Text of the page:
NETHERLANDS- Global human and animal nutrition specialist DSM-Firmenich has unveiled a groundbreaking advancement: new single-cell proteins (SCP) with the capability to generate net-zero carbon proteins.
This development is set to play a crucial role in enhancing the sustainability of food systems by reducing the dependency on traditional inputs associated with animal production, such as fertilizers, deforestation, and excessive water usage.
In a press release, the company emphasized that SCPs present a game-changing solution by reducing the land and water footprint needed for animal farming and aligning with global warming targets of limiting the increase to 1.5 degrees Celsius.
SCPs, powered by fermentation technology, are protein production powerhouses with significant scalability potential. They boast high growth rates and efficient protein production relative to their initial weight.
These microorganisms, produced through fermentation, possess the inherent capability to transform platform molecules into proteins, providing a feasible substitute for traditional animal feed components like fishmeal, wheat gluten, soy, or pea protein concentrates.
SCPs offer a readily available, protein-rich microbial biomass in the form of yeast, bacteria, or fungi, achieved by harnessing biotechnology and advanced bioscience to optimize their protein production and enhance nutritional value.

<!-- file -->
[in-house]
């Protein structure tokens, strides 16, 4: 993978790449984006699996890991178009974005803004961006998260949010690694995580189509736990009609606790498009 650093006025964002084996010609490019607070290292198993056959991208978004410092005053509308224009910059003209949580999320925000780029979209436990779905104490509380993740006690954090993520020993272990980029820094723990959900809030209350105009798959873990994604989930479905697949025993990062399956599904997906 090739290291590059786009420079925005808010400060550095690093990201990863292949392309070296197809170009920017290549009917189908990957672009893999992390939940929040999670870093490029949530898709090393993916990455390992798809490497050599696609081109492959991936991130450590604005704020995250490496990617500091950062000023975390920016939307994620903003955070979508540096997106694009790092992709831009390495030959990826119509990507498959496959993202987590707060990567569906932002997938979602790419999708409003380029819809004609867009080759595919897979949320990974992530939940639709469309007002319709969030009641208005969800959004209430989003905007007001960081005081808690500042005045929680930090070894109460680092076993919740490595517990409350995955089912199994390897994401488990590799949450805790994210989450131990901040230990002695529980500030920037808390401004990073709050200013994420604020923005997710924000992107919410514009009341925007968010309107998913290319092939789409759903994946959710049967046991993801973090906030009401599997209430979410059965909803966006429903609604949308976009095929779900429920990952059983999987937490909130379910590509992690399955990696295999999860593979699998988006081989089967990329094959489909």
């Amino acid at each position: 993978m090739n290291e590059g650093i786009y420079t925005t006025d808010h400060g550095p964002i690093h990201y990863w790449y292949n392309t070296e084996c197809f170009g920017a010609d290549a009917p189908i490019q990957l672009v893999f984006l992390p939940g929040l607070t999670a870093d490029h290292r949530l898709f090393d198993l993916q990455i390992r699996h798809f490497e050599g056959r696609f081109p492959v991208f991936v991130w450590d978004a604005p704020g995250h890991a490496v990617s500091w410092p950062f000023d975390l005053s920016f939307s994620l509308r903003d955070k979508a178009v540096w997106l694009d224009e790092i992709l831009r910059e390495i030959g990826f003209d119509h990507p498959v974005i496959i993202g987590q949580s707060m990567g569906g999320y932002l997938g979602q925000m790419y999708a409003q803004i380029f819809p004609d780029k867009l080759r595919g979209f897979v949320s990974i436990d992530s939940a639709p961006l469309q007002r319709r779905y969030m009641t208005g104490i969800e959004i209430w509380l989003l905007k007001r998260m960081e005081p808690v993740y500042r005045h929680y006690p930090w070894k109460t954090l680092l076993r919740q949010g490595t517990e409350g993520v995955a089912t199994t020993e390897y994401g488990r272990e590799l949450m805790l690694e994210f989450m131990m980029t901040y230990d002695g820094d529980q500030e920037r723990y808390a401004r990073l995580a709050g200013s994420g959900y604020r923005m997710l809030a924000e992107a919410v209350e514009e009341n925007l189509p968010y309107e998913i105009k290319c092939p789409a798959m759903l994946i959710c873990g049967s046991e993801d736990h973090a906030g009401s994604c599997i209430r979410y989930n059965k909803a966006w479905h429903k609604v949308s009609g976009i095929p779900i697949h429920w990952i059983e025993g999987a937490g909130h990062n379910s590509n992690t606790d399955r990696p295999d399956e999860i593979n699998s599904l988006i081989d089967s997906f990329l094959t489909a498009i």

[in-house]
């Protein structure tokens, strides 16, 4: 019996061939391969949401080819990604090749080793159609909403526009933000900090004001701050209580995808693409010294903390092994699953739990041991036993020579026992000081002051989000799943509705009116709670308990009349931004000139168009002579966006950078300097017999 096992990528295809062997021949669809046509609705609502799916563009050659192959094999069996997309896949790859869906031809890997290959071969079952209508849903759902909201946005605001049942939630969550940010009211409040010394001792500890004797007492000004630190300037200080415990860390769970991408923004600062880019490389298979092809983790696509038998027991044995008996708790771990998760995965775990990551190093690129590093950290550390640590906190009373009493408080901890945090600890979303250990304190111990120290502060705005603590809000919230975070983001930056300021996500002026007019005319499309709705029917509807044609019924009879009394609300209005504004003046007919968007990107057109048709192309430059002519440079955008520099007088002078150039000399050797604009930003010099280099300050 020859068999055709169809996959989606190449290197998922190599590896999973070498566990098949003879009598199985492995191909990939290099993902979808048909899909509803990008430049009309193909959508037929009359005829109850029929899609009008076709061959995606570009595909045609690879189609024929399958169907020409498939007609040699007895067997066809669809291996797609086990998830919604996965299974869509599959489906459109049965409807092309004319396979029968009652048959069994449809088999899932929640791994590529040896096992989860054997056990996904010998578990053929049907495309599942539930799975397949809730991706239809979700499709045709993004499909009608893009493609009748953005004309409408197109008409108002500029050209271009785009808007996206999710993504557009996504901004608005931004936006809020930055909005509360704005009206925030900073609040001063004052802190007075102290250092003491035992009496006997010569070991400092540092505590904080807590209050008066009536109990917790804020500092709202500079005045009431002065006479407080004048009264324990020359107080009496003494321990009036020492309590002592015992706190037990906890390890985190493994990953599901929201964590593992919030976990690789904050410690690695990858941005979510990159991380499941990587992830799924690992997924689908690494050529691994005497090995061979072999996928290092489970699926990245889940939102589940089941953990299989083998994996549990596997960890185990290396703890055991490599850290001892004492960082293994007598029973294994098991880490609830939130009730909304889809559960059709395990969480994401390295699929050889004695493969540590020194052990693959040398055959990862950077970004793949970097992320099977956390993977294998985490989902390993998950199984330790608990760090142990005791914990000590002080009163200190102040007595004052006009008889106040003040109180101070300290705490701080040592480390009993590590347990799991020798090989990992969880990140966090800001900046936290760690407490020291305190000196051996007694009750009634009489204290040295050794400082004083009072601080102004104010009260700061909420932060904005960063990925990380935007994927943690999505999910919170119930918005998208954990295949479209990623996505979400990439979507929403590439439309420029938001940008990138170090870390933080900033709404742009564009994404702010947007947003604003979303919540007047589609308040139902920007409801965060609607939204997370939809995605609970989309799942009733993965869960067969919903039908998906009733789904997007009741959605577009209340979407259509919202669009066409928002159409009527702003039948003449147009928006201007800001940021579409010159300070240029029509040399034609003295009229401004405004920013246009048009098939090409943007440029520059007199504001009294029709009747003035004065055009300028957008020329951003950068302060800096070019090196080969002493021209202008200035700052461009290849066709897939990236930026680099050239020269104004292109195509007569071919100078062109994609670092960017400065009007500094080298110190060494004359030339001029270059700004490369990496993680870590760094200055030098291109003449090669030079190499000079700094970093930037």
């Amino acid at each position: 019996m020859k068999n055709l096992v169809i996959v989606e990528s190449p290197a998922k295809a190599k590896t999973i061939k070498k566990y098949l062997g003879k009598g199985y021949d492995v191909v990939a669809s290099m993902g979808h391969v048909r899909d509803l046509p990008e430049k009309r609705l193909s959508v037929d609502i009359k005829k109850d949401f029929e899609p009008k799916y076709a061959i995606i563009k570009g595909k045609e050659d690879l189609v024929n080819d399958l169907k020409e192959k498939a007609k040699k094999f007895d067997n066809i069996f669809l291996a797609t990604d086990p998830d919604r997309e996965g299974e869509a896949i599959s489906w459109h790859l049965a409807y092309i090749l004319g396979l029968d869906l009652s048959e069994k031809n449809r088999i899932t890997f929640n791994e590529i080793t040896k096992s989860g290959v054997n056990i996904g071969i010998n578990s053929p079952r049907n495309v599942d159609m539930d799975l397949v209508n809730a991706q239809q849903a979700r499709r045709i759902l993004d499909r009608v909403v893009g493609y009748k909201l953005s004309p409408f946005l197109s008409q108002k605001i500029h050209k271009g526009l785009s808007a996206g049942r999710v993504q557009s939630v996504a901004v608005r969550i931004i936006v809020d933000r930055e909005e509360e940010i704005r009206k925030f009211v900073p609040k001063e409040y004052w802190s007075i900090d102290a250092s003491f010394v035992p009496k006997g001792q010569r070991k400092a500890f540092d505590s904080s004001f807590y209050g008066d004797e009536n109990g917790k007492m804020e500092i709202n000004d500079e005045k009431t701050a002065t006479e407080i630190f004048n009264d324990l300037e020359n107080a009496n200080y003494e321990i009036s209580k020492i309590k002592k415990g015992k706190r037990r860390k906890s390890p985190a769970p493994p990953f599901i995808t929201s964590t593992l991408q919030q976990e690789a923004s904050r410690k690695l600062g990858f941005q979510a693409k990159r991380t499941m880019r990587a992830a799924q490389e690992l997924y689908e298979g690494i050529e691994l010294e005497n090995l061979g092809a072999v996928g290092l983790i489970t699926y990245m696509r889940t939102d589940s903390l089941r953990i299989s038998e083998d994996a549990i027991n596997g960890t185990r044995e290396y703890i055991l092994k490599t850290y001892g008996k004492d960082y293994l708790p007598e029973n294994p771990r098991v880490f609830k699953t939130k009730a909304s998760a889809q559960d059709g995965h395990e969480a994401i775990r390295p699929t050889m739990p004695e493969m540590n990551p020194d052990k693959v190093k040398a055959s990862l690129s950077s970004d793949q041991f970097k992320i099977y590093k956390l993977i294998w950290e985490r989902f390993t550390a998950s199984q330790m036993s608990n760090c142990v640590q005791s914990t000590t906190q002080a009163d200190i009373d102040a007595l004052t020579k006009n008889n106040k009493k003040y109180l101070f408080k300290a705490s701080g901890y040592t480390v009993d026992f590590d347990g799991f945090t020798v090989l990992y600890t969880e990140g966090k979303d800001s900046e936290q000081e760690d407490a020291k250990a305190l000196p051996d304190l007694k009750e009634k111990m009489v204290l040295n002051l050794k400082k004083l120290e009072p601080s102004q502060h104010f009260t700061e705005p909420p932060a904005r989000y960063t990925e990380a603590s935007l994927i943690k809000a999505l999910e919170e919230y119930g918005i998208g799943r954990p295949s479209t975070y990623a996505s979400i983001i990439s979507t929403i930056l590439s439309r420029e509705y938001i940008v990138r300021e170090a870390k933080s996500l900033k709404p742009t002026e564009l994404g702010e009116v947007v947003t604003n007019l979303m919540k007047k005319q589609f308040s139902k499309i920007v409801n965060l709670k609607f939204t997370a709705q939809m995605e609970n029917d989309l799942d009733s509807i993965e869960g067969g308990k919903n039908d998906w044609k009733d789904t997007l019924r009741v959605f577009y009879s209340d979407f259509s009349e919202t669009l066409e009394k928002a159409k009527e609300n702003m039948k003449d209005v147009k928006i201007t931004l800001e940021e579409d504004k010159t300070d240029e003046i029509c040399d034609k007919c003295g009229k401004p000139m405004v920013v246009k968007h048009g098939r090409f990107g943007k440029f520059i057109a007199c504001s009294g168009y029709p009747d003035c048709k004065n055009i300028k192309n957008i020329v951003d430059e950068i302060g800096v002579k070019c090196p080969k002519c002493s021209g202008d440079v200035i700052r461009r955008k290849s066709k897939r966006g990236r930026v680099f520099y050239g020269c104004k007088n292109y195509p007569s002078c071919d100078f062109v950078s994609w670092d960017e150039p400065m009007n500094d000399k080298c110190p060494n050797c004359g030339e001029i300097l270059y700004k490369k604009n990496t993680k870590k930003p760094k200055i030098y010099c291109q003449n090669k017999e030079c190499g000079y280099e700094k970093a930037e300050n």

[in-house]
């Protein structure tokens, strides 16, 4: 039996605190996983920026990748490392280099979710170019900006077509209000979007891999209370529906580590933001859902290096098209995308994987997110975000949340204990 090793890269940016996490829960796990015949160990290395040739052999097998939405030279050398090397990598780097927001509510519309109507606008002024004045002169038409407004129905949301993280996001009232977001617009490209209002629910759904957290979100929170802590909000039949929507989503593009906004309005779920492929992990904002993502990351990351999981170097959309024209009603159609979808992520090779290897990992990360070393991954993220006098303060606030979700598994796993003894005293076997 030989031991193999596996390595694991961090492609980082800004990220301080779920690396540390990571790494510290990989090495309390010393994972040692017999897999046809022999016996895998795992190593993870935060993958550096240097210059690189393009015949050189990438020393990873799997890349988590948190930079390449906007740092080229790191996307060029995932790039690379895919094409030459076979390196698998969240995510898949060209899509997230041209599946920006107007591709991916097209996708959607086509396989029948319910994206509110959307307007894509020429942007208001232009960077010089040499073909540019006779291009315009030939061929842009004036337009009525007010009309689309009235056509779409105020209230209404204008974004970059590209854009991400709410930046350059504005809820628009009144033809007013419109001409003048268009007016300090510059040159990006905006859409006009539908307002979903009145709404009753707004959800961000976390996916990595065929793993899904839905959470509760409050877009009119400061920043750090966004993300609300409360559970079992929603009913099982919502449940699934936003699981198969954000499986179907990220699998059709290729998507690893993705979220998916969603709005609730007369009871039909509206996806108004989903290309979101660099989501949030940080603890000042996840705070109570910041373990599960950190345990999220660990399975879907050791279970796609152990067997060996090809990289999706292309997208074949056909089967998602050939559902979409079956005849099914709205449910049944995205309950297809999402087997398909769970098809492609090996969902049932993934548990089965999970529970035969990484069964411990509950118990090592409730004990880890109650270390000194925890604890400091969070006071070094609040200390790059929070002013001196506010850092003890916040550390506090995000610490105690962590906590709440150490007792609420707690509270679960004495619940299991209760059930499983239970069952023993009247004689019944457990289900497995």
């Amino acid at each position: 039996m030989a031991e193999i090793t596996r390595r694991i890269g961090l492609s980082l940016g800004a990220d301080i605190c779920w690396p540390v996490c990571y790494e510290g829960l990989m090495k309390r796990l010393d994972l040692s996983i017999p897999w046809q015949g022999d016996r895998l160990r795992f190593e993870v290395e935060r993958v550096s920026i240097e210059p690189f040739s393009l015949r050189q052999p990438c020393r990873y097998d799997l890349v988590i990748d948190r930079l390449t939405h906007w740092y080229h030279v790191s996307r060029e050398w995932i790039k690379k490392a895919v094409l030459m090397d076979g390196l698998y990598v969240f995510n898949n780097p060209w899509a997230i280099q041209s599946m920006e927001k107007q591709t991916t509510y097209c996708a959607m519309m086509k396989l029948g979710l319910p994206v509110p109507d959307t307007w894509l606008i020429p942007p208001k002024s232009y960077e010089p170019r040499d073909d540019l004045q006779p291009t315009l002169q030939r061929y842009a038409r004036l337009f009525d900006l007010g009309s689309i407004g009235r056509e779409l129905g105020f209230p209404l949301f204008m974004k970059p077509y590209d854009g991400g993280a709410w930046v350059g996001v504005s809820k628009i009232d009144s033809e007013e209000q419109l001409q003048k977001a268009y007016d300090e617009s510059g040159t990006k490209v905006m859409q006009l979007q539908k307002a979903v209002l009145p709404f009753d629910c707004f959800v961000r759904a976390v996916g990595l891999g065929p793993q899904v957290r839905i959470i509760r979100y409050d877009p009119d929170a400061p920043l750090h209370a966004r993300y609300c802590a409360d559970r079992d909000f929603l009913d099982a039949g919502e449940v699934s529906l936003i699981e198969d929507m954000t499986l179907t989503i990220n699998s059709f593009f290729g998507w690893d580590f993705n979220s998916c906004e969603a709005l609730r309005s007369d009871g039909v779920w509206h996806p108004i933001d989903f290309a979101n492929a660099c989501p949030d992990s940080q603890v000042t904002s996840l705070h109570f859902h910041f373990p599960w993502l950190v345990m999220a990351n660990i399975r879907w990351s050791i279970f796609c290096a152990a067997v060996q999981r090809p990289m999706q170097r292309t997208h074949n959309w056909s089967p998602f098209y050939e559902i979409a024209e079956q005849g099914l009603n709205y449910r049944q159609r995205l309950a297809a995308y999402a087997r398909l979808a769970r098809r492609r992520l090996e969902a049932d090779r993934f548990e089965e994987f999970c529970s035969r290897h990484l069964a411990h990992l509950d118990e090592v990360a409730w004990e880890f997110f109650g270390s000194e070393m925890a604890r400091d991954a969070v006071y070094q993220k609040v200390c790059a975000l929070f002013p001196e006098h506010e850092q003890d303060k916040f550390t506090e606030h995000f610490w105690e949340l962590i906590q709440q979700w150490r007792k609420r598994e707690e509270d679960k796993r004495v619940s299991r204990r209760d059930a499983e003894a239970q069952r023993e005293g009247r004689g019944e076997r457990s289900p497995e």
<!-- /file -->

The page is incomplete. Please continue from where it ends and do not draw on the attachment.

SCP’s advantages are numerous, including shorter generation times, versatility in feedstocks or substrates, no land requirements, continuous year-round production globally, and maintaining animal performance at levels comparable to traditional feeds.
Beyond their nutritional value, single-cell proteins (SCPs) also distinguish themselves as low carbon-intensive microbial proteins, effectively addressing the imminent protein demand gap without contributing to the food system’s carbon footprint.
Moreover, they hold the potential for achieving net-zero carbon emissions and resource utilization during production.
Exciting results from a feeding trial on salmonids at the DSM Bioscience Centre in Delft, the Netherlands, showcased SCP’s excellent performance compared to feeds containing fish meal and soy protein concentrate.
Rainbow trout showed no adverse effects on performance, as measured by final body weight when single-cell protein (SCP) was included in varying proportions, replacing a combination of fish meal and soy protein concentrate.
Net-zero SCPs emerge as part of a rapidly growing US$4 billion animal feed alternative protein market, projected to double in size within the next decade.
This innovation represents a significant opportunity to provide essential nutrients for our food systems while advancing sustainability.